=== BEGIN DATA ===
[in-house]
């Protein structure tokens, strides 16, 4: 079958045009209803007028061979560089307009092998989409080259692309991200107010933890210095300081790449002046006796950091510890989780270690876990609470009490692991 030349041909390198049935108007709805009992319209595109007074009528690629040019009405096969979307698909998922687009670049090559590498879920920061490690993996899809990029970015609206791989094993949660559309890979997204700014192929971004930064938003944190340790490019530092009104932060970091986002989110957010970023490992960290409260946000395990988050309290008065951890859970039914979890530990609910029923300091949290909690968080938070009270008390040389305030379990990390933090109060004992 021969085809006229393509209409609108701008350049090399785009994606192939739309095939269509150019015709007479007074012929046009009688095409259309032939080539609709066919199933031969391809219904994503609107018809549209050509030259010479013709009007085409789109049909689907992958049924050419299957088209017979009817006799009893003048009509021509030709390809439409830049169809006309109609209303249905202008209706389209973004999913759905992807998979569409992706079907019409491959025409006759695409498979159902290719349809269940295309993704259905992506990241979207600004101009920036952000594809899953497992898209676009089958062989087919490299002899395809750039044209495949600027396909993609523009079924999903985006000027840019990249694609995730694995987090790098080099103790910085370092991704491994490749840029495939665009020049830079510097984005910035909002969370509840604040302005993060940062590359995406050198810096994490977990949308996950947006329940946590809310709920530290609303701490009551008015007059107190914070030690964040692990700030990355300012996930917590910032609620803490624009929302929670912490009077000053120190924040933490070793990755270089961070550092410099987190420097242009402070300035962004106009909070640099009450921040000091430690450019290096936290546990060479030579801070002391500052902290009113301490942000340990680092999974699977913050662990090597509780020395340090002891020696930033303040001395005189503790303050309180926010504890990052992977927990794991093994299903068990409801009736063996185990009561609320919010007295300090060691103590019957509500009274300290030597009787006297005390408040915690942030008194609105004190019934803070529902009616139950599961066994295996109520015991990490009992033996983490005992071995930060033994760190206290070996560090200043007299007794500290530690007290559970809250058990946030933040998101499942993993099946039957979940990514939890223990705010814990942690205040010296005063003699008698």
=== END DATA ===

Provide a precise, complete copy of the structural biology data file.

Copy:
[in-house]
């Protein structure tokens, strides 16, 4: 079958045009209803007028061979560089307009092998989409080259692309991200107010933890210095300081790449002046006796950091510890989780270690876990609470009490692991 030349041909390198049935108007709805009992319209595109007074009528690629040019009405096969979307698909998922687009670049090559590498879920920061490690993996899809990029970015609206791989094993949660559309890979997204700014192929971004930064938003944190340790490019530092009104932060970091986002989110957010970023490992960290409260946000395990988050309290008065951890859970039914979890530990609910029923300091949290909690968080938070009270008390040389305030379990990390933090109060004992 021969085809006229393509209409609108701008350049090399785009994606192939739309095939269509150019015709007479007074012929046009009688095409259309032939080539609709066919199933031969391809219904994503609107018809549209050509030259010479013709009007085409789109049909689907992958049924050419299957088209017979009817006799009893003048009509021509030709390809439409830049169809006309109609209303249905202008209706389209973004999913759905992807998979569409992706079907019409491959025409006759695409498979159902290719349809269940295309993704259905992506990241979207600004101009920036952000594809899953497992898209676009089958062989087919490299002899395809750039044209495949600027396909993609523009079924999903985006000027840019990249694609995730694995987090790098080099103790910085370092991704491994490749840029495939665009020049830079510097984005910035909002969370509840604040302005993060940062590359995406050198810096994490977990949308996950947006329940946590809310709920530290609303701490009551008015007059107190914070030690964040692990700030990355300012996930917590910032609620803490624009929302929670912490009077000053120190924040933490070793990755270089961070550092410099987190420097242009402070300035962004106009909070640099009450921040000091430690450019290096936290546990060479030579801070002391500052902290009113301490942000340990680092999974699977913050662990090597509780020395340090002891020696930033303040001395005189503790303050309180926010504890990052992977927990794991093994299903068990409801009736063996185990009561609320919010007295300090060691103590019957509500009274300290030597009787006297005390408040915690942030008194609105004190019934803070529902009616139950599961066994295996109520015991990490009992033996983490005992071995930060033994760190206290070996560090200043007299007794500290530690007290559970809250058990946030933040998101499942993993099946039957979940990514939890223990705010814990942690205040010296005063003699008698």